Ergenekon, an organization that allegedly planned to overthrow the government by force, was behind a significant number of incidents and demonstrations designed specifically to incite a Turkish-Kurdish conflict, an indictment against the organization has noted.
According to documents seized during raids in the investigation that made their way into the indictment, Ergenekon, the name of the criminal organization, chose the southern city of Mersin as the "pilot" site to start the project of fanning a Kurdish and Turkish conflict that they hoped would eventually render Turkey unadministrable, after which they planned to call for military rule.
Ergenekon -- 46 of whose alleged members are currently in jail awaiting trial -- is being accused of a large number of unsolved political murders and attacks previously attributed to terrorist organizations of various political leanings in the nearly 2,500-page indictment. Page after page, the prosecutor documents evidence suggesting that Ergenekon was behind a series of high-profile political assassinations that occurred over the past two decades, such as that of two secularist journalists, the head of a business conglomerate who was shot dead by militants of the extreme-left Revolutionary People's Liberation Party/Front (DHKP/C) and many others. The prosecutor also claims in the indictment that the group has links with other terrorist groups, such as Turkish Hizbullah and the Kurdistan Workers' Party (PKK).
More and more allegations have surfaced as journalists read further into the indictment, made public last Friday, when it was formally accepted by the court. The attempt to trigger an ethnic conflict between Turks and Kurds is only one of the many efforts of the group at social engineering to mold the country in accordance with its own agenda. The group's main purpose was to create conflict, chaos and disorder in the country in order to trigger a military intervention against the ruling Justice and Development Party (AK Party) government, although evidence indicates that the group had tried to take over other governments prior to the AK Party.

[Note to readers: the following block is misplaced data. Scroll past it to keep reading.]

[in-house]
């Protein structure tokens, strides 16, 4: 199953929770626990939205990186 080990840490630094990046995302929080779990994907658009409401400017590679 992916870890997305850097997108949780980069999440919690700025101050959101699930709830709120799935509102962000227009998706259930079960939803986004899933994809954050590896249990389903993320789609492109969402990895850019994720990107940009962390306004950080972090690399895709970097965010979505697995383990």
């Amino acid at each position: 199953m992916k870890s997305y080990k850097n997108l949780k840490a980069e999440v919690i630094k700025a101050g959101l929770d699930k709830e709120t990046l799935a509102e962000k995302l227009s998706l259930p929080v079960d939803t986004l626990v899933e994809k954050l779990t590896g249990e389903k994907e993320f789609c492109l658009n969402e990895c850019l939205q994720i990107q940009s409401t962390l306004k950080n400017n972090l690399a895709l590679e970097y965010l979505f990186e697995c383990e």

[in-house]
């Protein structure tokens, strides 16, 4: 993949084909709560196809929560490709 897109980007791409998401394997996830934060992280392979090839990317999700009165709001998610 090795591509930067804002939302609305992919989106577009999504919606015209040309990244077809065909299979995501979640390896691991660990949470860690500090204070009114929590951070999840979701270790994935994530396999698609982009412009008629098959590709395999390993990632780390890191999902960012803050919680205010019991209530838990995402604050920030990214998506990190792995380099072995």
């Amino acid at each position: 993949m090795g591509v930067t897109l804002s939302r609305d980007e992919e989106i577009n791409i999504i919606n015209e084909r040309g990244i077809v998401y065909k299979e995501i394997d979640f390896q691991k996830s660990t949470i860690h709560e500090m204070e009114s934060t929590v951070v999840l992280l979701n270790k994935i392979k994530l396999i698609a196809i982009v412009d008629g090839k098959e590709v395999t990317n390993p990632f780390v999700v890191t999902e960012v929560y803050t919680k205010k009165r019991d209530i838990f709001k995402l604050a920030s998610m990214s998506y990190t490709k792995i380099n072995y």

The indictment claims that Ergenekon provided terrorist organizations, particularly the PKK, with monetary and logistic support. It notes that the group not only funded the PKK, which has been responsible for a number of attacks on Turkey's troops, but also worked with the PKK in the drug trade. Other activities of the group included sending members to funerals of martyred soldiers to cause agitation, according to the indictment.
Documents seized during the raids show that the National Forces Association, led by retired Col. Fikri Karadağ, and the Association for the Union of Patriotic Forces (VKGB), led by Taner Ünal, actively worked to fan Turkish-Kurdish conflict. The indictment has a chapter called "The Purpose of [Ergenekon's] Civil Society Organizations," which states: "In past years some hit men in the National Forces Association, a part of the Ergenekon terrorist organization, had planned to stage attacks against our Kurdish citizens to trigger a Turkish and Kurdish conflict which would serve, ultimately, the primary purpose of the organization to create an atmosphere of chaos and conflict in the entire country."